A REDDITCH family has come together to mark the 100th anniversary of the death one of town’s sons in the First World War.
Albert Edward Hay died on July 29, 1916, as a result of wounds he received in the Battle of the Somme, yet it was only by accident his family discovered he lies in Plymouth Road cemetery and uncovered his wartime story.
The catalyst was local historian Philip Jarvis, who in 2014, to mark the centenary of the start of the 1914-18 conflict, asked his friend John Gray, a model plane enthusiast, if he had any WW1 aircraft for a display.
“We went along to the exhibition and it was only then that we discovered we had a relative who had been in the war,” said John’s son Russell.
“We saw the name Hay and my mum’s maiden name is Hay and I mentioned it to her and she got the family tree and found out about Albert.”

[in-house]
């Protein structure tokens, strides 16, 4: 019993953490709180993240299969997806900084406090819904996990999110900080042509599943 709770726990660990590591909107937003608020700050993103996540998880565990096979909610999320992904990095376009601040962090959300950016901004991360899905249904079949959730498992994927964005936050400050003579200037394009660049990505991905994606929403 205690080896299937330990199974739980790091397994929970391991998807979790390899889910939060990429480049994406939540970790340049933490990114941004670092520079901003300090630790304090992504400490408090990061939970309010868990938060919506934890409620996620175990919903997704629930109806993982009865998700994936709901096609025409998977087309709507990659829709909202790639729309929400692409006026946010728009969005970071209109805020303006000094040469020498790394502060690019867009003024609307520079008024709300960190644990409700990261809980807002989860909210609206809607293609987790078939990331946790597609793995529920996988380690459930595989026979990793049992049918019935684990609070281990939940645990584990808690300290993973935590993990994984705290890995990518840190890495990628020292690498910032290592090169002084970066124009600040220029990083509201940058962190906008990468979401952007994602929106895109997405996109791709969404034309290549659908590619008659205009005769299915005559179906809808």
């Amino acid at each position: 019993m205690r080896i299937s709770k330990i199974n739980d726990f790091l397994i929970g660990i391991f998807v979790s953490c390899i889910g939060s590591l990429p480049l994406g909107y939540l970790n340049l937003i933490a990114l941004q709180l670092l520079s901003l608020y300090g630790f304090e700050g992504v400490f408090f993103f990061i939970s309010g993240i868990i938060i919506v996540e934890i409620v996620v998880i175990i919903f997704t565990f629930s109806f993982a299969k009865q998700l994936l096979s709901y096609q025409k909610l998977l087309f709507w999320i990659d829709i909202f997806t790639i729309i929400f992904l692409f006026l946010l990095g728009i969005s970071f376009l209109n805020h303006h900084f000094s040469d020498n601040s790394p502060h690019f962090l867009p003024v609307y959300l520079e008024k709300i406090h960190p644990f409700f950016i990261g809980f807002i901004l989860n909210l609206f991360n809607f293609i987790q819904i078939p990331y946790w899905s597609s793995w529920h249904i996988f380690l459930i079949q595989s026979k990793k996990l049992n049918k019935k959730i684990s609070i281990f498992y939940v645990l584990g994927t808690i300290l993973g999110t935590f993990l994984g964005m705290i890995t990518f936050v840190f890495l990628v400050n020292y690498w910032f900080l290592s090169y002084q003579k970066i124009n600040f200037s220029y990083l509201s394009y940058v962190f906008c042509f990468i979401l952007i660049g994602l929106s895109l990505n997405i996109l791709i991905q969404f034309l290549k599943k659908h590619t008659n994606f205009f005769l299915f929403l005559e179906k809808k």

“Albert Edward was my grandfather’s brother, so he was my great uncle,” said Russell’s mum Karen.
And it turned out that Karen had been almost within touching distance of Albert as she was growing up.
“Mum used to play in the field that’s now the peace garden, so she was just yards away from where he lies,” added Russell.
Inspired by the discovery Russell has since been out to the Somme battlefield to the spot where it is likely Lance Corporal Hay of the 1st Battalion, Worcestershire Regiment received the injuries that were to prove fatal.
Meanwhile research by Shusanah Pillinger, a great great niece, has gradually pieced together L/Cpl Hay’s story which was printed in the Redditch Standard of July 22.
The centenary of Albert’s death also proved a good excuse for a reunion of the Redditch family, including the youngest member, baby Jack Hay, only a few months old and the great great nephew of Albert, but who was also there to pay his respects to a fallen soldier.